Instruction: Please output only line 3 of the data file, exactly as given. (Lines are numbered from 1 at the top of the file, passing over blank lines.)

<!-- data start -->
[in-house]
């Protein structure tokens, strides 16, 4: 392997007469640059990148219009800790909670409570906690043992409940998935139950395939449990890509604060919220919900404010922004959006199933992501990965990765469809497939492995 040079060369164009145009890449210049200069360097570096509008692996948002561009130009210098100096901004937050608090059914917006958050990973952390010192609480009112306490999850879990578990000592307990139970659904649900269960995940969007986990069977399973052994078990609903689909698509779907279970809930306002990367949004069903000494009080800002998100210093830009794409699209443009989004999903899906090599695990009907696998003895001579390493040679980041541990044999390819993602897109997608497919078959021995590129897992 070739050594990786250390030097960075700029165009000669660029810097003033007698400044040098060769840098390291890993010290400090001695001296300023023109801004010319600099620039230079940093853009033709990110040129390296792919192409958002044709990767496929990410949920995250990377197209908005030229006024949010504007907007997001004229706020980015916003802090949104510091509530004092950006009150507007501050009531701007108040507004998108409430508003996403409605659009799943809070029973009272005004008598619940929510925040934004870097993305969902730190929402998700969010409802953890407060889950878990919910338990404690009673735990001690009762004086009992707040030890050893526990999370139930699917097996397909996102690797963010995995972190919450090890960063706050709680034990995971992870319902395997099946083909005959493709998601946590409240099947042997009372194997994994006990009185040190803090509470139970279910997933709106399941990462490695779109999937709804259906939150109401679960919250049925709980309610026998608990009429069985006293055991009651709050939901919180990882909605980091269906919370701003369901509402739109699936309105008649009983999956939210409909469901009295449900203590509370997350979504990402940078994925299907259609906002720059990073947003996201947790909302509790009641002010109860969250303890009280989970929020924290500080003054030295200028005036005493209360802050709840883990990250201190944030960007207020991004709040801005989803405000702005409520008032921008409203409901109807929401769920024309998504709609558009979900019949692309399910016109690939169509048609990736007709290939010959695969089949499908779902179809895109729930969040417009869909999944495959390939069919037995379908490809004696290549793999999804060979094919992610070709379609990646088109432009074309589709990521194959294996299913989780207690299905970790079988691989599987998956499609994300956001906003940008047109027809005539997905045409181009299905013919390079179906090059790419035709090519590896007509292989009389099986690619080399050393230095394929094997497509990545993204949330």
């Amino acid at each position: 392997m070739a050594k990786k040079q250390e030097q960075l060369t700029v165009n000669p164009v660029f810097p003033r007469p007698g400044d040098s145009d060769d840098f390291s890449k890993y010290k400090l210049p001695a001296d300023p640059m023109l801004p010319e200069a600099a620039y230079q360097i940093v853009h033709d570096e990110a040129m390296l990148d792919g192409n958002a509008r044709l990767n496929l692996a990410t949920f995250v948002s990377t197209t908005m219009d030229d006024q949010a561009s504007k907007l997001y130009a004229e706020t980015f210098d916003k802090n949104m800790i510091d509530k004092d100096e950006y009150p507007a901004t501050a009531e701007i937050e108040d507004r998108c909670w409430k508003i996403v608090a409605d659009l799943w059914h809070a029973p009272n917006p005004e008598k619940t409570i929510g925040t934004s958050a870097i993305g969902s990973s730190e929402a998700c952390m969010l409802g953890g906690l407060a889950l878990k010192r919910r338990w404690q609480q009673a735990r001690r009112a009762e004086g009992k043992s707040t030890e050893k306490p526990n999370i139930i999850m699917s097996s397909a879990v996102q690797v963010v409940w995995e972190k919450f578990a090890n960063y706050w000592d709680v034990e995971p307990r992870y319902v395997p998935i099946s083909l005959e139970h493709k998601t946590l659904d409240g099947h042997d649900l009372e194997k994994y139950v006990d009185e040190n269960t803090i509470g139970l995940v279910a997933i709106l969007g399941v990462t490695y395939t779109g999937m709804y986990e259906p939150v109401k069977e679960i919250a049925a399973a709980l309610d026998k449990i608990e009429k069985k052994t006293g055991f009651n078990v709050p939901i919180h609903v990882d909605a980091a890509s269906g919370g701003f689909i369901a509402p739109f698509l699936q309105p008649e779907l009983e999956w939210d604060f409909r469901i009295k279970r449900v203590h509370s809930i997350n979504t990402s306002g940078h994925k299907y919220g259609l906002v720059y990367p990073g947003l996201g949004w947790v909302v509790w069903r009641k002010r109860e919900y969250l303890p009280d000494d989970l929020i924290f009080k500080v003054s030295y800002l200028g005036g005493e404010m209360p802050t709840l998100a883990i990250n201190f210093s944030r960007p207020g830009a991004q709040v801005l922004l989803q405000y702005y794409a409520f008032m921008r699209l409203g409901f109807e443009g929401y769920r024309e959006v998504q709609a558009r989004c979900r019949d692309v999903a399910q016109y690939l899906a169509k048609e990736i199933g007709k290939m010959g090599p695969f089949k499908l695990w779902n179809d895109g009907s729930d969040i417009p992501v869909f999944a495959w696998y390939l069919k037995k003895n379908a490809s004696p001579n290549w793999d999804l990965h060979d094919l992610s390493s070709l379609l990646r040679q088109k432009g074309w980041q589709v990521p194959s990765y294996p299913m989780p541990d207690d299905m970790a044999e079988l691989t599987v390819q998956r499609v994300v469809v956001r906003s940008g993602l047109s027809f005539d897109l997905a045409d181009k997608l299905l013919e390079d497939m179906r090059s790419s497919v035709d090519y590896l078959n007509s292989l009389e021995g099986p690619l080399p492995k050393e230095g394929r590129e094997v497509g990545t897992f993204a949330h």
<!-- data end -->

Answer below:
């Amino acid at each position: 392997m070739a050594k990786k040079q250390e030097q960075l060369t700029v165009n000669p164009v660029f810097p003033r007469p007698g400044d040098s145009d060769d840098f390291s890449k890993y010290k400090l210049p001695a001296d300023p640059m023109l801004p010319e200069a600099a620039y230079q360097i940093v853009h033709d570096e990110a040129m390296l990148d792919g192409n958002a509008r044709l990767n496929l692996a990410t949920f995250v948002s990377t197209t908005m219009d030229d006024q949010a561009s504007k907007l997001y130009a004229e706020t980015f210098d916003k802090n949104m800790i510091d509530k004092d100096e950006y009150p507007a901004t501050a009531e701007i937050e108040d507004r998108c909670w409430k508003i996403v608090a409605d659009l799943w059914h809070a029973p009272n917006p005004e008598k619940t409570i929510g925040t934004s958050a870097i993305g969902s990973s730190e929402a998700c952390m969010l409802g953890g906690l407060a889950l878990k010192r919910r338990w404690q609480q009673a735990r001690r009112a009762e004086g009992k043992s707040t030890e050893k306490p526990n999370i139930i999850m699917s097996s397909a879990v996102q690797v963010v409940w995995e972190k919450f578990a090890n960063y706050w000592d709680v034990e995971p307990r992870y319902v395997p998935i099946s083909l005959e139970h493709k998601t946590l659904d409240g099947h042997d649900l009372e194997k994994y139950v006990d009185e040190n269960t803090i509470g139970l995940v279910a997933i709106l969007g399941v990462t490695y395939t779109g999937m709804y986990e259906p939150v109401k069977e679960i919250a049925a399973a709980l309610d026998k449990i608990e009429k069985k052994t006293g055991f009651n078990v709050p939901i919180h609903v990882d909605a980091a890509s269906g919370g701003f689909i369901a509402p739109f698509l699936q309105p008649e779907l009983e999956w939210d604060f409909r469901i009295k279970r449900v203590h509370s809930i997350n979504t990402s306002g940078h994925k299907y919220g259609l906002v720059y990367p990073g947003l996201g949004w947790v909302v509790w069903r009641k002010r109860e919900y969250l303890p009280d000494d989970l929020i924290f009080k500080v003054s030295y800002l200028g005036g005493e404010m209360p802050t709840l998100a883990i990250n201190f210093s944030r960007p207020g830009a991004q709040v801005l922004l989803q405000y702005y794409a409520f008032m921008r699209l409203g409901f109807e443009g929401y769920r024309e959006v998504q709609a558009r989004c979900r019949d692309v999903a399910q016109y690939l899906a169509k048609e990736i199933g007709k290939m010959g090599p695969f089949k499908l695990w779902n179809d895109g009907s729930d969040i417009p992501v869909f999944a495959w696998y390939l069919k037995k003895n379908a490809s004696p001579n290549w793999d999804l990965h060979d094919l992610s390493s070709l379609l990646r040679q088109k432009g074309w980041q589709v990521p194959s990765y294996p299913m989780p541990d207690d299905m970790a044999e079988l691989t599987v390819q998956r499609v994300v469809v956001r906003s940008g993602l047109s027809f005539d897109l997905a045409d181009k997608l299905l013919e390079d497939m179906r090059s790419s497919v035709d090519y590896l078959n007509s292989l009389e021995g099986p690619l080399p492995k050393e230095g394929r590129e094997v497509g990545t897992f993204a949330h």